[Python-ideas] Cofunctions: It's alive! Its alive!

Guido van Rossum guido at python.org
Sun Aug 8 04:16:03 CEST 2010

On Sat, Aug 7, 2010 at 5:20 PM, Nick Coghlan <ncoghlan at gmail.com> wrote:
> On Sun, Aug 8, 2010 at 12:51 AM, Guido van Rossum <guido at python.org> wrote:
>> On Sat, Aug 7, 2010 at 3:05 AM, Carl M. Johnson
>> <cmjohnson.mailinglist at gmail.com> wrote:
>>> Of course, as we all know on the OS side of things, cooperative
>>> multitasking has been more or less phased out [...]
>> I don't think you can see this as reflecting badly on cooperative
>> multitasking. Rather, it is now understood better and has moved
>> entirely to user space, leaving the OS to deal with preemptive
>> threads, which cannot work well without OS support. As an example of
>> cooperative multitasking being alive and well, see Stackless,
>> Greenlets, and, in fact, coroutines built out of generators (possible
>> in Python 2.5 and later).
> Even simpler: GUI event loops are fundamentally about cooperative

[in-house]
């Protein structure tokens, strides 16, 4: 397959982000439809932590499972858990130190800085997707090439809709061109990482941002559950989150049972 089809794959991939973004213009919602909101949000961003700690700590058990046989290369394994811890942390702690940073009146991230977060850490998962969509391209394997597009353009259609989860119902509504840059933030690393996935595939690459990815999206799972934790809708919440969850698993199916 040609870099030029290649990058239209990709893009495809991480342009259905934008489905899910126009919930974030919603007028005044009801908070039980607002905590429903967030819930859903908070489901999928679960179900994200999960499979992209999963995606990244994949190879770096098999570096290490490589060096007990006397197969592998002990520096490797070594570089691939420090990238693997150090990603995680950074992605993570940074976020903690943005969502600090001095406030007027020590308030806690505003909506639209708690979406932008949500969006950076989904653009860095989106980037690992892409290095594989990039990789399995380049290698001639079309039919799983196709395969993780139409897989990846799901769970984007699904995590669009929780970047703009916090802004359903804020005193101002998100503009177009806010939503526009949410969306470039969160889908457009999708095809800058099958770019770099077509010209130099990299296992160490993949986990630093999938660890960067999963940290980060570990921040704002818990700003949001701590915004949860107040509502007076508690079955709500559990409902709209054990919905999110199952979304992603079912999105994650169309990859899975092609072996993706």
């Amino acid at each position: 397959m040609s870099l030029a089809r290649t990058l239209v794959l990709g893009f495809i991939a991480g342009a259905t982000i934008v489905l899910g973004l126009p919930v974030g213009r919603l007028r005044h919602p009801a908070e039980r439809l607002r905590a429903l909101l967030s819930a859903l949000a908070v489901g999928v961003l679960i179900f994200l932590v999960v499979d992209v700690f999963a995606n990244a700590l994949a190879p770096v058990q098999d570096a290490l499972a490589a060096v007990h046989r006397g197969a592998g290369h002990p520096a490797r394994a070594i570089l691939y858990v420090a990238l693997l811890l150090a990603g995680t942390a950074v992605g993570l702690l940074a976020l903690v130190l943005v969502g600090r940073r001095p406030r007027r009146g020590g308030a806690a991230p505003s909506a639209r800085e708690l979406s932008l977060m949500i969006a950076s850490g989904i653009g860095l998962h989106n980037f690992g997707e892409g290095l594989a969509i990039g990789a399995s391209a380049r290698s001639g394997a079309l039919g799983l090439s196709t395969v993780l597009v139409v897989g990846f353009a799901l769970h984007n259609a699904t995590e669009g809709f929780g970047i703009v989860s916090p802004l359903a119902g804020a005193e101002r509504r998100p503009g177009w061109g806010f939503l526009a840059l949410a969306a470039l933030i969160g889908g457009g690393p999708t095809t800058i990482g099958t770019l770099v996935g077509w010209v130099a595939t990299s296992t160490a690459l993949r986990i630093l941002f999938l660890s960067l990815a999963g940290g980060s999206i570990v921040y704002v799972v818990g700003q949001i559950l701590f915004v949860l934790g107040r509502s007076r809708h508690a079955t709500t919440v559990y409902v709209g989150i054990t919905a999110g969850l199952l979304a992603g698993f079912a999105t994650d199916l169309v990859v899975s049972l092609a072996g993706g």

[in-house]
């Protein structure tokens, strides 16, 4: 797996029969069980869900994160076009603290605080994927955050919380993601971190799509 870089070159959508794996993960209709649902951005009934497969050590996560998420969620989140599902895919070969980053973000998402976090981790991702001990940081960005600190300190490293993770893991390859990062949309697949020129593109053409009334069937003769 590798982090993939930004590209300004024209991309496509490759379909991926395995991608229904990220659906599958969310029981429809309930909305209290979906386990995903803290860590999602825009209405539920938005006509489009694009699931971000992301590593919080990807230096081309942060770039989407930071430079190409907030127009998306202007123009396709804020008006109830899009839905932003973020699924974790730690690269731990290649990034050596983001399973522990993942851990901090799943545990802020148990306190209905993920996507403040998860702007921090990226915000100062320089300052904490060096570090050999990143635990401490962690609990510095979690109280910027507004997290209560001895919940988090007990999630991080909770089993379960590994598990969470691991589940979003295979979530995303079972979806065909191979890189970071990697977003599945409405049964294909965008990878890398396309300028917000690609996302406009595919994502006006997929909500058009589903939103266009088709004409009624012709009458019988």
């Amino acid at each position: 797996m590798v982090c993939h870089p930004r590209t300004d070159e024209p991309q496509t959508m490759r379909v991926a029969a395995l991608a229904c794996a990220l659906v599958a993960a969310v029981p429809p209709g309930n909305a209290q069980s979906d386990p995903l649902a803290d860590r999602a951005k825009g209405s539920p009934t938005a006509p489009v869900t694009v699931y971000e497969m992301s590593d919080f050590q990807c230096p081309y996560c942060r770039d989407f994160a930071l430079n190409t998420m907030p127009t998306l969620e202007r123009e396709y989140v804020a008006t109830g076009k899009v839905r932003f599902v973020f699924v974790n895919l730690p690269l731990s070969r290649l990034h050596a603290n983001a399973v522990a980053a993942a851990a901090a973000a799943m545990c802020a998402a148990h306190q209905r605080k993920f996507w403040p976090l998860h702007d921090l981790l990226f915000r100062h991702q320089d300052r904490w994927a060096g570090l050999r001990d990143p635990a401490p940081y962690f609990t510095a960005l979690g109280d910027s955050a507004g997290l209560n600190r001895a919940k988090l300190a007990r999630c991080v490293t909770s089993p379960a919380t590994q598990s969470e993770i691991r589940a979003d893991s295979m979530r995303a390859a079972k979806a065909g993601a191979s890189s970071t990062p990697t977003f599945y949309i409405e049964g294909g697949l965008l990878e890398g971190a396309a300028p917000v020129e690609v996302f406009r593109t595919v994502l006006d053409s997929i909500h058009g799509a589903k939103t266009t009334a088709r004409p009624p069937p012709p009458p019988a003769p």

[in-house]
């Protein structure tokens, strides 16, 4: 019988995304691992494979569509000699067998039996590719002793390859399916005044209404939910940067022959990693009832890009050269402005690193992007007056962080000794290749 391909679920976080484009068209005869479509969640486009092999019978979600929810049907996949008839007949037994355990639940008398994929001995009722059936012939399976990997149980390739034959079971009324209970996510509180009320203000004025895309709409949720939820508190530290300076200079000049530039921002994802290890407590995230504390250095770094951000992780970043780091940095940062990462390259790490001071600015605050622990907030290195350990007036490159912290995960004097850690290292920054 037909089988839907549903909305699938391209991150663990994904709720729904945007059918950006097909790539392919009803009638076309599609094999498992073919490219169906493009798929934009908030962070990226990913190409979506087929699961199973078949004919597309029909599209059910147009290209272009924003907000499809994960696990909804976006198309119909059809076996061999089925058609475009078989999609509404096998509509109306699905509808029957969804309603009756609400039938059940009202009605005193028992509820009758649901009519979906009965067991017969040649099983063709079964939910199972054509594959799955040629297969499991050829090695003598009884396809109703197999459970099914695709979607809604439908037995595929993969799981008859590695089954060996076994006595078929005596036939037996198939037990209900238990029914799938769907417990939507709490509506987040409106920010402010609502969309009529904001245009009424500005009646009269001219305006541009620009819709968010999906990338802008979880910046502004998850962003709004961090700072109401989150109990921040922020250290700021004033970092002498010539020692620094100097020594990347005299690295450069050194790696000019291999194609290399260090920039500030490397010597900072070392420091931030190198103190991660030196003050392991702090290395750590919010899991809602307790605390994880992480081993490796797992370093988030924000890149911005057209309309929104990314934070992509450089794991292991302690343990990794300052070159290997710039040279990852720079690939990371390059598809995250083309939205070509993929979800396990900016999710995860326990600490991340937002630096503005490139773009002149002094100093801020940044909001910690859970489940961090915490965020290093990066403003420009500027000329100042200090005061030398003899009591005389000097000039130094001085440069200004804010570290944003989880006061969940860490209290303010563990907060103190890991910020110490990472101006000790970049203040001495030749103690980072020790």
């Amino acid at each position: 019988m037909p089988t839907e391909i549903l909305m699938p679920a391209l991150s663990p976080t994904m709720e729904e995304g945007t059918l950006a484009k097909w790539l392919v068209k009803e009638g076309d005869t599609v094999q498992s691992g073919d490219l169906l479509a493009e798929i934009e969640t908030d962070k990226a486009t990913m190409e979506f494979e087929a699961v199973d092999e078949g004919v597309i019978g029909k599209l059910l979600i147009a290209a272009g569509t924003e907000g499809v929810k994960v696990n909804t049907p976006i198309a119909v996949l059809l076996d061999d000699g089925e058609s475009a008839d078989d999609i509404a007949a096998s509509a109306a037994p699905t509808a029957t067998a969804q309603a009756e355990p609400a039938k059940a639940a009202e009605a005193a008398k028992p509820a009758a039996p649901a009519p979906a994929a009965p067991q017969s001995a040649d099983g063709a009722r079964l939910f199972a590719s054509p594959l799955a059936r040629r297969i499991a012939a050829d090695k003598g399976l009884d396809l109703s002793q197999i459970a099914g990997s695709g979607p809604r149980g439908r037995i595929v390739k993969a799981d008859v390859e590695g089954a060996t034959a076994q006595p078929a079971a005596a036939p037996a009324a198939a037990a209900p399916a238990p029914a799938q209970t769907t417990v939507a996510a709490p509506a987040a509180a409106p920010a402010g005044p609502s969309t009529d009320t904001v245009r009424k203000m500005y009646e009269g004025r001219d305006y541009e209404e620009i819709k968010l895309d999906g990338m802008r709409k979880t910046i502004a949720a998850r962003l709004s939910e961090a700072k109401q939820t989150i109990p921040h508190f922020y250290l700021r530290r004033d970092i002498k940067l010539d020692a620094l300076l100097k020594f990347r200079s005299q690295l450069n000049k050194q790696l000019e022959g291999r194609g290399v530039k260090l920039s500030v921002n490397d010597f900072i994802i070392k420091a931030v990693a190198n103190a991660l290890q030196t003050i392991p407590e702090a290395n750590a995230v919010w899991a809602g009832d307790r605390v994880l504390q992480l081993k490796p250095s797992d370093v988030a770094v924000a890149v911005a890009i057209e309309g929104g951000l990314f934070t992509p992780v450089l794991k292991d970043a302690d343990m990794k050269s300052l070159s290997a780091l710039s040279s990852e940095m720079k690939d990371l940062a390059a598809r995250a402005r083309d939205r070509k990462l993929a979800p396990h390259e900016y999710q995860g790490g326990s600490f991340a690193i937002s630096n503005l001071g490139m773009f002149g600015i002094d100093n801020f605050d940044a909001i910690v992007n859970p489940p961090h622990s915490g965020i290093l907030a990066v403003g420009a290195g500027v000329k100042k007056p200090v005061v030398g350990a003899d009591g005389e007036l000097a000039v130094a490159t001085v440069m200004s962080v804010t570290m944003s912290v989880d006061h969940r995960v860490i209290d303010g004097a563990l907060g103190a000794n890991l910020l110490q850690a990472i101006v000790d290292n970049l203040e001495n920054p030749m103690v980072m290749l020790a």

> multi-tasking. To me, the cofunction idea is really about making it
> easier to write event loop code.

I actually added a reference to Twisted to my email, and then took it
out because (while I agree to a point) the programming model with
callbacks is so different that the word "task" doesn't really cover it
for me. But it is indeed all about total app control over where to
suspend execution in favor of another activity.

> I think PEP 380 works well on its own, but will work better when
> paired with a separate cofunctions PEP

We'll see. I still cannot get my head around why cofunctions are so
great. (Also the name sucks for me.)

> (similar to how PEP 342 and PEP
> 343 were best considered as a pair of co-proposals that went together,
> even though they were technically independent of each other).

That's a rather one-sided relationship though. While PEP 343 deeply
relies on the improvements to yield (especially close() and the new
exception semantics), the main subject of PEP 342 (coroutines)
couldn't care less about with-statements (unless there's a pattern I'm

--Guido van Rossum (python.org/~guido)

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